Saudi women drivers to boost motor insurance sector

Slumping insurance market could be helped by influx of new female drivers after royal order

Saudi women drivers to boost motor insurance sector

Insurance News

By Gabriel Olano

The royal decree of Saudi Arabia’s King Salman allowing women to drive is set to greatly benefit the motor insurance sector, as more vehicles are expected to enter the Middle Eastern nation’s roads.

LMC Automotive, an automotive market intelligence firm, told Reuters that allowing women to drive could boost car sales in Saudi Arabia by around 15% to 20%. Currently, the country has around 220 vehicles per 1,000 adults, and this is expected to rise to around 300 by 2025.

More vehicles entering the market naturally mean more insurance policies being purchased. According to a report by Middle Eastern business portal AMEinfo, this growth would do well to inject some extra energy into a slumping insurance sector.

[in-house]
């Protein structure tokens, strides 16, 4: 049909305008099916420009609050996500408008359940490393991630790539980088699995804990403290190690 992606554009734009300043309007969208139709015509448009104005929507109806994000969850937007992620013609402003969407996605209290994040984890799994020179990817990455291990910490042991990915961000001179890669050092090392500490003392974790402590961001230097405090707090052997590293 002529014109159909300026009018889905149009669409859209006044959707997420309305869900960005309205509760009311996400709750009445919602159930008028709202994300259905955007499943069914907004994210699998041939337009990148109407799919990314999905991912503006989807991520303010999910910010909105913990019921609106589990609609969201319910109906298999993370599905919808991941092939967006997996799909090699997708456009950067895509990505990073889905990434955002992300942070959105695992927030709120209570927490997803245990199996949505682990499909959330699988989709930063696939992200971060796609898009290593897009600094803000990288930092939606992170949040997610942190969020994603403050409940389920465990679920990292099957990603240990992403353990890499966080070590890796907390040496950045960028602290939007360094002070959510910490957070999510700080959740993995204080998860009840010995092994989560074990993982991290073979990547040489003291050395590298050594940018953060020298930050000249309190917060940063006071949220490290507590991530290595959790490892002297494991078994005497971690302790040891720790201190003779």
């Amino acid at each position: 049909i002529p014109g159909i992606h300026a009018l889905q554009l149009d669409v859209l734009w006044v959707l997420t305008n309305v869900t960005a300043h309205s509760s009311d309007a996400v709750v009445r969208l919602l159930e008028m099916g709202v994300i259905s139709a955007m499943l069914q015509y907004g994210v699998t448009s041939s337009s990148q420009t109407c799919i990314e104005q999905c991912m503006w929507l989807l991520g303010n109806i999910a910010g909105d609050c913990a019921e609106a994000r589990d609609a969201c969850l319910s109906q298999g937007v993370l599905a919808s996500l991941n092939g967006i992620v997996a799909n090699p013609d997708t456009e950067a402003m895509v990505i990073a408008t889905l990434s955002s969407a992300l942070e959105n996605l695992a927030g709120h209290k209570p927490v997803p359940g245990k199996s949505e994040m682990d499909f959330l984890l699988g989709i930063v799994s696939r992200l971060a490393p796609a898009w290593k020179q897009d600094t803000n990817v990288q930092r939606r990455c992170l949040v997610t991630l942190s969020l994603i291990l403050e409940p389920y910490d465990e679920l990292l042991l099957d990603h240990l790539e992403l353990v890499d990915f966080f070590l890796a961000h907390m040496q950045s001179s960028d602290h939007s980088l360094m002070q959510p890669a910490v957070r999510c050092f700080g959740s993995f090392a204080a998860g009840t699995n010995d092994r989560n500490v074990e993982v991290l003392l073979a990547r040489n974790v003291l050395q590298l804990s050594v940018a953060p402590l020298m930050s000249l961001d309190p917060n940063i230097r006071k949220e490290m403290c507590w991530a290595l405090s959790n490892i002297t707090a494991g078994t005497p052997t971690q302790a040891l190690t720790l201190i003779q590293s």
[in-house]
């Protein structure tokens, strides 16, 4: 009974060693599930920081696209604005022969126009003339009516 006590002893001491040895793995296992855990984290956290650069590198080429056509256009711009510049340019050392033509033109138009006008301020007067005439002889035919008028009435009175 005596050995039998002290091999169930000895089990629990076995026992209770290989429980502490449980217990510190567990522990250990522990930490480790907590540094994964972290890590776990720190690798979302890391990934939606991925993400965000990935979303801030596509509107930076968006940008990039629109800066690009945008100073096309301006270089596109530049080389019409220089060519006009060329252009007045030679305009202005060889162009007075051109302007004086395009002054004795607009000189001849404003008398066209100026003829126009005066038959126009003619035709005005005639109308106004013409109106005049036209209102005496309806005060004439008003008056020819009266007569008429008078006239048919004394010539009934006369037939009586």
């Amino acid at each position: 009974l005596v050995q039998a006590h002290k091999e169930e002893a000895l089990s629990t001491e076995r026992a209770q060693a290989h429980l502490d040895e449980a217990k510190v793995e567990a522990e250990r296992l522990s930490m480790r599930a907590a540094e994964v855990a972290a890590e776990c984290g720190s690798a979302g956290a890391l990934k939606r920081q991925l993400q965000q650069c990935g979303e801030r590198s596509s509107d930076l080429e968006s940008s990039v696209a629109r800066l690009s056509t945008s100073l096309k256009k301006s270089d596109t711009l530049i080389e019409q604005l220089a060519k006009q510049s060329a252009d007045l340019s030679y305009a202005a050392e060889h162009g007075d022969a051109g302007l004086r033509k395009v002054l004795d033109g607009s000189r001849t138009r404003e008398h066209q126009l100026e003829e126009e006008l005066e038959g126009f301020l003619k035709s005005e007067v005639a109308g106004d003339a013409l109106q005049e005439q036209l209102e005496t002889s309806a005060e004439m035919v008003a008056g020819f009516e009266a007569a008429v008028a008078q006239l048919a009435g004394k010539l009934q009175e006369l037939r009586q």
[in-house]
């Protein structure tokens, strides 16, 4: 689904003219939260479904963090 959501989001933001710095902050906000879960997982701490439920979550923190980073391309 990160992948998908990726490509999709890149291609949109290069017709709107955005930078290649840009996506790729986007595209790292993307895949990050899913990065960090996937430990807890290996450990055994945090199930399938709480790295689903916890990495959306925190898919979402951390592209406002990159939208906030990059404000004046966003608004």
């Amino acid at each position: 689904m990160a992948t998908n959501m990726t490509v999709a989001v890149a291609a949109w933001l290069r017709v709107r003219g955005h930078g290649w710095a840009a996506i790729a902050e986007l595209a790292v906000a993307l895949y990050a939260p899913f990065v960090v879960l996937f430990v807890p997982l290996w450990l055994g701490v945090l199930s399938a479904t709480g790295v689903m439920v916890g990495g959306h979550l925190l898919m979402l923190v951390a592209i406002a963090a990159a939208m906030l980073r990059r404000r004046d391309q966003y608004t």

Data from financial services firm Albilad Capital showed that in 2016, the insurance sector of Saudi Arabia came to a screeching halt, posting just 0.5% growth, compared to 20% growth in 2015. It added that compulsory insurance, such as health and motor, still dominate the sector, making up 84% of the market.

Furthermore, the insurance density, defined as insurance spending per capita, decreased by 18.6% in 2016 at SAR1,271 (US$339) compared to SAR1,561 (US$416) in 2015.

This could be offset by growth in the motor insurance sector, which is expected to reach US$2.89 billion by 2025.

“Compared with mature insurance markets, the insurance penetration and density rates are considered low in the Saudi market, which shows that the insurance sector is still in the process of growth and has major future opportunities and possibilities that are unexploited until now,” the report by Albilad said.

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